Pretty Please: From idea to storefront in 6 weeks

Sisters Sara Caluder, left, and Frances Jones have opened up their women's clothing shop on Seward Street.

For local sisters Frances Jones and Sara Clauder, entrepreneurship seems to come naturally. It took less than six weeks for their budding business to go from an idea to opening the doors.


“We met with Sarah of Mabel McKinley, who was a owner of a great clothing store, before she closed down,” Jones said. “After talking with her, my sister and I decided that night to dive in and start our own clothing store.”

The store, Pretty Please, opened on Seward Street less than a month ago. The store offers small children’s sizes through women’s 3X.

“Our family is a bit of a baby-making machine,” chuckled Jones. “Between my sister and I we have seven kids ranging from ages 4 months to 12 years old. So, our bodies are curvy, and we are proud of it. We want to be able to find clothing in Juneau that is new and fashionable. Our store is inviting so that other women can have that experience too.”

Jones and Clauder wanted their store to put family first. Both ladies work full-time for Bartlett Regional Hospital, so they didn’t want to take too much additional time away from their families. Fortunately the store is very family friendly.

“This has been a family bonding experience for all of us,” Clauder said. “We have a kids area in the back of our store, that is as large as the front of the store, and the kids are very much a part of it all. The older girls love to help us pick clothes and spend time working in the store. It’s been such a fun thing for us.”

The name of the store also came from family roots.

“We always say ‘pretty please’ in our family when we really want something. So the name made perfect sense to us,” Clauder said.

The sisters started out following the advice of Sarah from Mabel McKinley and searched through their closets, and their friends’ closets, to find clothing brands they enjoyed. They then contacted individual vendors.

Pretty Please currently stocks some past favorites from Mabel McKinley, like fleece-lined leggings with a compression waistband. But the sisters are really trying to focus on finding new brands to offer Juneau.

“We are looking for those off-brands that people haven’t heard of yet, but will fall in love with,” Jones said. “We have a good selection of new brands now. But it will only improve as we have more time to invest in finding different vendors to offer.”

The other main focus of the store is to offer clothing at affordable prices, ranging from $20-$40 per item, with some special event items priced slightly higher. Pretty Please plans on staying in that price range.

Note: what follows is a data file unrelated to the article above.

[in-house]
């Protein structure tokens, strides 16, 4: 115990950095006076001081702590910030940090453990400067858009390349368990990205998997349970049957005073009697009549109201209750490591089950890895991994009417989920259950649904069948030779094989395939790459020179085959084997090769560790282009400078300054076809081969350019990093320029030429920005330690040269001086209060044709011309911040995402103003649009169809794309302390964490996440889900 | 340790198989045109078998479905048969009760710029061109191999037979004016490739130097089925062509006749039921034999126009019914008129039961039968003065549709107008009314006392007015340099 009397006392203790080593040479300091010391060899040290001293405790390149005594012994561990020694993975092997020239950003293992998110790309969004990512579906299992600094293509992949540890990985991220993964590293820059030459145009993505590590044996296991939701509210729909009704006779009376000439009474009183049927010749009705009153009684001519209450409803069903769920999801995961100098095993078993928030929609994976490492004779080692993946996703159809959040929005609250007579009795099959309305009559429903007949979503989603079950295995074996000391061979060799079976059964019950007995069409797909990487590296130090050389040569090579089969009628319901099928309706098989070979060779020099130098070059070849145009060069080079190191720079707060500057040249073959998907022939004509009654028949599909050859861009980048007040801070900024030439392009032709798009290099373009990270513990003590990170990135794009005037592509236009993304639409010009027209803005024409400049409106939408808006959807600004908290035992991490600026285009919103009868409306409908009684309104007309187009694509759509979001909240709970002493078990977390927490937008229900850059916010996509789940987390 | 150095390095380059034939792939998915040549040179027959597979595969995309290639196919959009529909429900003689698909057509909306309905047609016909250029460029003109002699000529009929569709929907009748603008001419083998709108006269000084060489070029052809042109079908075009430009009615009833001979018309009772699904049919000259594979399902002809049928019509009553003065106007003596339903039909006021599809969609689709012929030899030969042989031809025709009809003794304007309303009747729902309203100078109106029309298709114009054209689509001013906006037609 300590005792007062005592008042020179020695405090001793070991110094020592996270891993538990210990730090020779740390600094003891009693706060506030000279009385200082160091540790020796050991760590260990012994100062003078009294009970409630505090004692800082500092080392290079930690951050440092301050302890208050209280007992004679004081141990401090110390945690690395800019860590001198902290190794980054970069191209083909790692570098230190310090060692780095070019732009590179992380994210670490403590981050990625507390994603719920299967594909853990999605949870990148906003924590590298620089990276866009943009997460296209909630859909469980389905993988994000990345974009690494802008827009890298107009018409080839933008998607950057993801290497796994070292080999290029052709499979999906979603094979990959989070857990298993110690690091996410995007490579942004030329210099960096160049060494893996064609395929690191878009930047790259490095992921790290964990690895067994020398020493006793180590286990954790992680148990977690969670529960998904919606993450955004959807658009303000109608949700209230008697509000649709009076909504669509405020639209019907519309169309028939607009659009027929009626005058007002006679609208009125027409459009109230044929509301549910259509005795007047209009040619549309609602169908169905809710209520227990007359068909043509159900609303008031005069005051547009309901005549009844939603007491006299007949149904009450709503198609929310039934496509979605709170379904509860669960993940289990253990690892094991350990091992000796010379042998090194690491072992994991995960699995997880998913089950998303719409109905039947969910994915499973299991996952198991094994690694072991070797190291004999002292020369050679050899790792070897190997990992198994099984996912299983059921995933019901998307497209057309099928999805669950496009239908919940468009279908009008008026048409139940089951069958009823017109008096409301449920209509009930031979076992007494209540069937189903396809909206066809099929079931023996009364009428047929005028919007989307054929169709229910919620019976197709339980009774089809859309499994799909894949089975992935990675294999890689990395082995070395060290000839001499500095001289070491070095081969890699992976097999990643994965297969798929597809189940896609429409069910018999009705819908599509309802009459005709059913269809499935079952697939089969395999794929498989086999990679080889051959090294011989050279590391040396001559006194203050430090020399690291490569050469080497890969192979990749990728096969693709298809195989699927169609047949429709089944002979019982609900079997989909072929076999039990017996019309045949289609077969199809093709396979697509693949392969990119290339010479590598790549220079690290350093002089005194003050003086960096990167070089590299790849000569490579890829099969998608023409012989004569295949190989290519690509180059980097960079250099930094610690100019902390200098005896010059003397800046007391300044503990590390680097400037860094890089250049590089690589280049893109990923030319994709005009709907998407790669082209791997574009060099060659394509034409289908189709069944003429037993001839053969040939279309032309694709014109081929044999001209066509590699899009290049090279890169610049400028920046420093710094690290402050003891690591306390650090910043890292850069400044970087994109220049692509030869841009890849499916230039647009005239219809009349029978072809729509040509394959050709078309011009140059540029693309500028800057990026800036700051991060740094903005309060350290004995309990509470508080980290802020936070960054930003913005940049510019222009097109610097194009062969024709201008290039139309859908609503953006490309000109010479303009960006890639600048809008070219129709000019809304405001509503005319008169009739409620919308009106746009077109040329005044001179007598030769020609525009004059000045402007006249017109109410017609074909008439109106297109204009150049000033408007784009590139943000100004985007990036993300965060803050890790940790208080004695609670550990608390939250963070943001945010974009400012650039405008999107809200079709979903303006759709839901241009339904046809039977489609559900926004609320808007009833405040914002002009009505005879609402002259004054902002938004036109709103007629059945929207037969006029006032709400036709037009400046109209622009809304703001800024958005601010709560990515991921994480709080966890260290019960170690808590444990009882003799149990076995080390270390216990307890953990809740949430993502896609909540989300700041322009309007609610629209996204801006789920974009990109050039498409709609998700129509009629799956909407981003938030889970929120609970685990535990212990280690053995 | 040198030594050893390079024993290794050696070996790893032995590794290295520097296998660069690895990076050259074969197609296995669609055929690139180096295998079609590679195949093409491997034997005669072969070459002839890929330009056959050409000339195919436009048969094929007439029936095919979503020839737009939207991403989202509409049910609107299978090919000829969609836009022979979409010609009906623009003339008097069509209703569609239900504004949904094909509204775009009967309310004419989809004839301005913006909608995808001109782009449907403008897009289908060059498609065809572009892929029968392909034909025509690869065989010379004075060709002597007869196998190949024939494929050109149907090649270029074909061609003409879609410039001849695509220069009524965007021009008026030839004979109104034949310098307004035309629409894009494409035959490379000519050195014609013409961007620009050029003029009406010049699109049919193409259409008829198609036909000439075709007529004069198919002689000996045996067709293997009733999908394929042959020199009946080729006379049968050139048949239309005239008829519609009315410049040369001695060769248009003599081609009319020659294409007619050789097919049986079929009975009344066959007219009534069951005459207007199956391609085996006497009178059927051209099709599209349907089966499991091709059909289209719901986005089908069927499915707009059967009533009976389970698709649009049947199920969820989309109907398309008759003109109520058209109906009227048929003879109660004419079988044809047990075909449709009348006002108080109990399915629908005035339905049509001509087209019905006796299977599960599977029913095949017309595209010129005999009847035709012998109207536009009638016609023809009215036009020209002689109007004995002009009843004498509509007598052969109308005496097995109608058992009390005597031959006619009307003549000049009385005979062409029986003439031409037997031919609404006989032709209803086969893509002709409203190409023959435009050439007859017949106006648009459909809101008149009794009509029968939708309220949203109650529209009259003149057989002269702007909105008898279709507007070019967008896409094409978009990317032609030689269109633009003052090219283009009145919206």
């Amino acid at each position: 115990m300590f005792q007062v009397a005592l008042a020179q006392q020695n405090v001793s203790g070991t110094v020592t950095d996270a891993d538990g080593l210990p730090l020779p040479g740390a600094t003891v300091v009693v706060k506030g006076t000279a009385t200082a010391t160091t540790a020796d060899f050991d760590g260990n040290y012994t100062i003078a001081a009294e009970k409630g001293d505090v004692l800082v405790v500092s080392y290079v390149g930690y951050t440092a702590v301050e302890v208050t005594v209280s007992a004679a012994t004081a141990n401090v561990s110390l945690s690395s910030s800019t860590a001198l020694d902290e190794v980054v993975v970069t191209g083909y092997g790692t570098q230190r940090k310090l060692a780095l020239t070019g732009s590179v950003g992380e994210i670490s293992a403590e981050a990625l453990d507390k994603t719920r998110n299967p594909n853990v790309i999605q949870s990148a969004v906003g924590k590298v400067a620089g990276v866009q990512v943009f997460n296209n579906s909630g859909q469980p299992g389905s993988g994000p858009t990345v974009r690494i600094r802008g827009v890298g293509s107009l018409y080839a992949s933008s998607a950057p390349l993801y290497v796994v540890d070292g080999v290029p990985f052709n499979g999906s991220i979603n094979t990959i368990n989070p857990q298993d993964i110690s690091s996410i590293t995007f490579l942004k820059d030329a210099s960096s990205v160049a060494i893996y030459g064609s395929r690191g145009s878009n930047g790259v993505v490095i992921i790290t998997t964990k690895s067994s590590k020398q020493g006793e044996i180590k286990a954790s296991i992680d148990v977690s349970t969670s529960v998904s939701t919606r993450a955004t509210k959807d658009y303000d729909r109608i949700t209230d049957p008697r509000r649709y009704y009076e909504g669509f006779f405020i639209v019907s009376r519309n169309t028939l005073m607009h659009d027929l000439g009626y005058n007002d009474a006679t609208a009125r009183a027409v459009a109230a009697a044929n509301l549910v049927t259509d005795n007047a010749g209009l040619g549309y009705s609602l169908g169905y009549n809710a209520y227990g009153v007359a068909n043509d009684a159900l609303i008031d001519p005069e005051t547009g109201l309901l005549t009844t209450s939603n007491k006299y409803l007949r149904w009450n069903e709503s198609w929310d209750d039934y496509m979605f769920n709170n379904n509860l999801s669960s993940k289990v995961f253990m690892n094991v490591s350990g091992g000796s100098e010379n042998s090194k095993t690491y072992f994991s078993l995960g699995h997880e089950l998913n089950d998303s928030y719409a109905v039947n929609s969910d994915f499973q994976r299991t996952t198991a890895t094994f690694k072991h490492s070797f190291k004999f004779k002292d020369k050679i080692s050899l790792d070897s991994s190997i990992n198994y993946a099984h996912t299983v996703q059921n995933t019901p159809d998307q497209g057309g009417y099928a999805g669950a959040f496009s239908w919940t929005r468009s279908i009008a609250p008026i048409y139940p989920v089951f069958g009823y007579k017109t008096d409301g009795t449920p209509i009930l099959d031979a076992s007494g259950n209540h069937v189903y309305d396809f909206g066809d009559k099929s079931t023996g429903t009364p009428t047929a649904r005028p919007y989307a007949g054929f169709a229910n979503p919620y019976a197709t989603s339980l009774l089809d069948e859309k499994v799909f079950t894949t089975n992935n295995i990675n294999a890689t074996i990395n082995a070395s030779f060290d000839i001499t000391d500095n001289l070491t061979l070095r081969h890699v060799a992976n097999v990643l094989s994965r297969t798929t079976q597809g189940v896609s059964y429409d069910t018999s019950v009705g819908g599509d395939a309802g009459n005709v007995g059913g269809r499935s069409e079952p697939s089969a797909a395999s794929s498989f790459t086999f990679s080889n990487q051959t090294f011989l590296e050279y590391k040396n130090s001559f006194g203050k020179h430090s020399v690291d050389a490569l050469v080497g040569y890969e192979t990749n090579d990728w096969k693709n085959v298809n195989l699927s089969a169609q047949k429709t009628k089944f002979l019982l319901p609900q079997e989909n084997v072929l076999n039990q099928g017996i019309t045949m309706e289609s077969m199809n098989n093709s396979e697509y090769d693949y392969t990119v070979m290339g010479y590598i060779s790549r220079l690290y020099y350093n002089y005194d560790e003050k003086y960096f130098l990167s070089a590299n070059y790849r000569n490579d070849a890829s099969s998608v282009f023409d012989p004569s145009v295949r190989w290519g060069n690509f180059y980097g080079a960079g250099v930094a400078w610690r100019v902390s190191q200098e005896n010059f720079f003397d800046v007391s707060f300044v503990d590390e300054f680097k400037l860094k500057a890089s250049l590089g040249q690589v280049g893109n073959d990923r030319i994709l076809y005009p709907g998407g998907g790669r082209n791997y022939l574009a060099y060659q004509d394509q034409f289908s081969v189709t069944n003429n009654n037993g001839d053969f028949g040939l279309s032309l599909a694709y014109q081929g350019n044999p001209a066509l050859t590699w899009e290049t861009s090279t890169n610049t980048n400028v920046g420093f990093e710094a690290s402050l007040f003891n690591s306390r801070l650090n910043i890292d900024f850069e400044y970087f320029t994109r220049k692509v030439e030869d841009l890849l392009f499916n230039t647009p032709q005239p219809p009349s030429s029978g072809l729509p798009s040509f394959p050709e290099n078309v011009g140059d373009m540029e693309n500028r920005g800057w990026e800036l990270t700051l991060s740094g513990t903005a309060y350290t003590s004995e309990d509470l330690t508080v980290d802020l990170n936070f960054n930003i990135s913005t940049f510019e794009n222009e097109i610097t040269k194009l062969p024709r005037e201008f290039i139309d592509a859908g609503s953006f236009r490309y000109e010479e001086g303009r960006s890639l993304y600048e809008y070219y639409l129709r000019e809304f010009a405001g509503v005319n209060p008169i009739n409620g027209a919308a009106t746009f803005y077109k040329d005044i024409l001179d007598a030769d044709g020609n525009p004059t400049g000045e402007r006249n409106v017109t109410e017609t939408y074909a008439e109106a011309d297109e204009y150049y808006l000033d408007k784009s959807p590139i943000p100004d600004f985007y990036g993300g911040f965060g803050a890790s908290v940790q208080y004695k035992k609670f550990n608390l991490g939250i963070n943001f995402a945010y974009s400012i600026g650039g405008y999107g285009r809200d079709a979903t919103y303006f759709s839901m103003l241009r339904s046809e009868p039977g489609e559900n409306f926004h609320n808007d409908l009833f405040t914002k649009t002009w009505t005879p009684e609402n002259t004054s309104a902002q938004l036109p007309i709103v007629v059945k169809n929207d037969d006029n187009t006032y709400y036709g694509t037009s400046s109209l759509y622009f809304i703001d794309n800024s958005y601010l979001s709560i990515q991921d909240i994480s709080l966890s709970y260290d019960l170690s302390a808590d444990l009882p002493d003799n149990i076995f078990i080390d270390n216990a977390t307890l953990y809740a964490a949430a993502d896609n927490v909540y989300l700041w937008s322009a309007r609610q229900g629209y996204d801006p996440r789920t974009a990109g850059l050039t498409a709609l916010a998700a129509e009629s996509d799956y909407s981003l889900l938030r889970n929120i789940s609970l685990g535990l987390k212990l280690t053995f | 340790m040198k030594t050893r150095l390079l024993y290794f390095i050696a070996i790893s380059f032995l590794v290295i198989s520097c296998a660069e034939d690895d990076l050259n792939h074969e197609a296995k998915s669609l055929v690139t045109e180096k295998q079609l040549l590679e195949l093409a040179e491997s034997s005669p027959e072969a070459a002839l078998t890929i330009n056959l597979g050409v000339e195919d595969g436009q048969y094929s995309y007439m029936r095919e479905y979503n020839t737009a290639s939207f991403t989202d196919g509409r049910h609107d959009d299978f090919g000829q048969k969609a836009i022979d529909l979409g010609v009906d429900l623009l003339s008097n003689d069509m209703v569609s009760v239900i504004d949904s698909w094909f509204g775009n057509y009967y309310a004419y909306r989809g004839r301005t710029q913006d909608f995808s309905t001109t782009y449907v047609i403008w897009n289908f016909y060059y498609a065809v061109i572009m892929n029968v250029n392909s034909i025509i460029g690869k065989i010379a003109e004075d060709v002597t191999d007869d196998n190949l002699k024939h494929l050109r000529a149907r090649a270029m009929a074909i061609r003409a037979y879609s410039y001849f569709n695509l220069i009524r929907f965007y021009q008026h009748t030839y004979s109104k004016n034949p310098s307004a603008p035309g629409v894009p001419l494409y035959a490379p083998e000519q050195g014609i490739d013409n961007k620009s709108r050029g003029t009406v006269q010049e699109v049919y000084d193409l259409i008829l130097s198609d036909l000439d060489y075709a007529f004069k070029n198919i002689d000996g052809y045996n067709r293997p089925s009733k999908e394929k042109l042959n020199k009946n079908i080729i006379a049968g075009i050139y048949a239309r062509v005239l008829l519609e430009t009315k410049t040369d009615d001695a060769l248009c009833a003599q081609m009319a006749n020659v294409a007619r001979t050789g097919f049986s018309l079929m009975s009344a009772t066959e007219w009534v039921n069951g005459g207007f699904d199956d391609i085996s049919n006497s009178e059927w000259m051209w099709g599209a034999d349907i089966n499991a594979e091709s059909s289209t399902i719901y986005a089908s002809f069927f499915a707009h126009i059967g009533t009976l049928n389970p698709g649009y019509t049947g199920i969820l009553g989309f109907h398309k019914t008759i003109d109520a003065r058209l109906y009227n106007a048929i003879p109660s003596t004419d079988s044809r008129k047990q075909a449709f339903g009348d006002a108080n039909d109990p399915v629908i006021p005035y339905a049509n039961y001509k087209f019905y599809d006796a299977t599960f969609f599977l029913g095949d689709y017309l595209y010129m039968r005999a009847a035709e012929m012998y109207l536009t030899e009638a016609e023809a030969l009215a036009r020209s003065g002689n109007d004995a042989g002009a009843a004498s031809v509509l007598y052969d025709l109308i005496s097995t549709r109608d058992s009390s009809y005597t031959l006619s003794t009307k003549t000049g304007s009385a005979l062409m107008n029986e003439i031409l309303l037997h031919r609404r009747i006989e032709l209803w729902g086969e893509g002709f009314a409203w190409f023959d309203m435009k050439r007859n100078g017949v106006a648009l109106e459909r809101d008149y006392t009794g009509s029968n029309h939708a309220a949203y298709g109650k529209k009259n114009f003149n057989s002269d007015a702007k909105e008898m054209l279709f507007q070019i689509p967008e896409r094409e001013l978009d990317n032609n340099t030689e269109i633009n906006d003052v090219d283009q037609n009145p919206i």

A constantly rotating stock will also keep customers on their toes. Pretty Please only orders items once. They keep a stock of basics like pencil skirts, leggings and camisoles consistent. But the rest of the stores’ clothing comes from a single order, available in a variety of sizes. This may seem unfortunate to women who fall in love with the clothing, but the owners have good reason to bring in new things.

“We don’t want to be another place like Fred Meyer’s where all the women in Juneau go and buy the same top,” Jones said. “We want to offer something unique for each woman. Something she can feel good in and know she isn’t going to run into her friend at a party in the exact same dress.”

The sizing of the clothes varies from person to person.

“I have bought size medium up to 1x for myself and everything fits me the way I want,” Clauder said.

Jones added: “At first, it was scary to let go of the small-large labeling and try things on without thinking about the tag. But once I did, I felt so much better about myself, like a pressure had lifted that I wasn’t aware of.”

The store is inviting. Soft hues bounce off the wall paint and wooden racks are spaced nicely throughout the store. People are greeted by soft smells of vanilla and smiling faces. To the owners, it’s all about their family and the public.

“Our families have all invested time into this business,” Jones said. “The reward is seeing people come in, shop, and see them leave happy with their purchases. It’s the best to see a customer sporting their finds out in public, confident and excited. We were teens in the 90s so we are all about girl power and feeling good.

“When we feel good about what we are wearing it makes us happy. We want to reflect that out into the community and hope that women can be happy in our clothing.”

For more information on the business visit

Seward Street shuffle


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